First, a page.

The unvanquished: Prevalence of moral masochistic personality characteristics in persons with fibromyalgia

Murray J. McAllister (2000)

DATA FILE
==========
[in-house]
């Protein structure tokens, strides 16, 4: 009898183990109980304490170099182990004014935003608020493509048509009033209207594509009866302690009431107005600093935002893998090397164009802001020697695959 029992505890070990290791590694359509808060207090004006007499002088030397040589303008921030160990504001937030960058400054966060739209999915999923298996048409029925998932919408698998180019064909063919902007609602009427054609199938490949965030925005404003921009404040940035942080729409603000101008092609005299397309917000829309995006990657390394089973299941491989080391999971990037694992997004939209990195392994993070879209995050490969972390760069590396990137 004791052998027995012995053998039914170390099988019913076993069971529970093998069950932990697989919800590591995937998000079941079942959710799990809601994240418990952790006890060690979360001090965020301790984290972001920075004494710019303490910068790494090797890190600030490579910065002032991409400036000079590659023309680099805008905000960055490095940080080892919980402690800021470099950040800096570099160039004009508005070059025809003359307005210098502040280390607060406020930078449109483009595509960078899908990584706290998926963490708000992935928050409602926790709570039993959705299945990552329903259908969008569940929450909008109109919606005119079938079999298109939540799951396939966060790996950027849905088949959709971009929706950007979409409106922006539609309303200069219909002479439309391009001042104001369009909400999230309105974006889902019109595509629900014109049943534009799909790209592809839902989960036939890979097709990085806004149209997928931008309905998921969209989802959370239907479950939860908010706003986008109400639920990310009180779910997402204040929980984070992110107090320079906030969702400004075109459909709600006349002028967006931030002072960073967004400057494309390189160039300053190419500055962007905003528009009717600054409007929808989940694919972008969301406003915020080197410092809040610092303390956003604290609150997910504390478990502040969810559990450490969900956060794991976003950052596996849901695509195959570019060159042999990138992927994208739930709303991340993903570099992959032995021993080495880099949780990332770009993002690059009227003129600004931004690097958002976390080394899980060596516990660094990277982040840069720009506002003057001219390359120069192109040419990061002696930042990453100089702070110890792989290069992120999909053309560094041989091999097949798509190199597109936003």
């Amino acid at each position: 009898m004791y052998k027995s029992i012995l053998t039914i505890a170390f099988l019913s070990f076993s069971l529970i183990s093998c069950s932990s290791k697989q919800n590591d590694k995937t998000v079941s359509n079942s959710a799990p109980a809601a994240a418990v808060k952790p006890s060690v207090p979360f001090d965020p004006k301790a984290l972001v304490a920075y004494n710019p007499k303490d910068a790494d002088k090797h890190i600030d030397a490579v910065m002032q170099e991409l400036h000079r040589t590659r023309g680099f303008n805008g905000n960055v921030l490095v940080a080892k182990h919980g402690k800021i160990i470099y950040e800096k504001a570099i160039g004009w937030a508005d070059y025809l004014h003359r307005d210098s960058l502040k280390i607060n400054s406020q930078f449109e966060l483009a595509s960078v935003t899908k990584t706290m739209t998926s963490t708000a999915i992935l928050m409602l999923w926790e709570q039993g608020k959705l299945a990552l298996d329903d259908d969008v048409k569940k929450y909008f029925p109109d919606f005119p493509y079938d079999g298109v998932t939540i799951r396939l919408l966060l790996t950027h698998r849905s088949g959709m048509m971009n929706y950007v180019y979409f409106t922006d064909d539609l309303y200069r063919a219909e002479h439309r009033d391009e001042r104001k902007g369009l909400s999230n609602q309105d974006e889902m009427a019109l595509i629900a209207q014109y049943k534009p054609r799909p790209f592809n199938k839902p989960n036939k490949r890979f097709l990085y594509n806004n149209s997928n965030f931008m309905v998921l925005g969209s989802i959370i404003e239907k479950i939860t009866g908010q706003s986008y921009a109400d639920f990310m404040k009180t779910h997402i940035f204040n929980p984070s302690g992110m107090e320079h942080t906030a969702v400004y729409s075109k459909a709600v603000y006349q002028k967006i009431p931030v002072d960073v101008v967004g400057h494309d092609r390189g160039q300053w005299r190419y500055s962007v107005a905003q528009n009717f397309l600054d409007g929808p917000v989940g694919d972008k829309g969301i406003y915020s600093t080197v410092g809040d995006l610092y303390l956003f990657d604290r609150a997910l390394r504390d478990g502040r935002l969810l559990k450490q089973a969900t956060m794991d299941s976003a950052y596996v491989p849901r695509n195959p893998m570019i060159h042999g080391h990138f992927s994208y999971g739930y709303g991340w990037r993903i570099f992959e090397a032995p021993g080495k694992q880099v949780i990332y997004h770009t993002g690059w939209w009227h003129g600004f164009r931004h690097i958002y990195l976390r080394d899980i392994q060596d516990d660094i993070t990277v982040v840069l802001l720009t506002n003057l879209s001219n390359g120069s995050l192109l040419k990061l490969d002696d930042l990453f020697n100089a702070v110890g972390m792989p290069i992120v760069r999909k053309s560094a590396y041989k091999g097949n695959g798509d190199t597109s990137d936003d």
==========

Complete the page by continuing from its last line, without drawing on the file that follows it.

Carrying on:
The following is a descriptive, correlational study of the prevalence and role of moral masochistic personality characteristics in a sample (N = 54) of persons with fibromyalgia syndrome (FMS). It is hypothesized that an increased prevalence of a number of preoedipal characteristics commonly associated with moral masochism: perfectionism, ergomania, omnipotence, shame, guilt, inhibited aggression, and lower levels of perceived quality of social support. It is also hypothesized that these characteristics should significantly correlate with measures of FMS symptom severity. Lastly, exploratory stepwise multiple regression analyses determine the best model to predict FMS symptoms. These hypotheses are derived from a structural and developmental formulation of moral masochism as the premorbid personality organization of persons with FMS and its interaction with the disease process to explain the etiology and chronic nature of the disorder. Results of this investigation identify increased prevalence of perfectionism, omnipotence, shame, inhibited aggression, and lower levels of perceived quality of social support. The hypothesized prevalence of ergomania and guilt were unsupported. Highly significant, low-moderate to moderate correlations obtained between personality measures and FMS symptom measures. A series of stepwise multiple regression analyses produced models of FMS symptoms that were largely, but not wholly, in the predicted directions.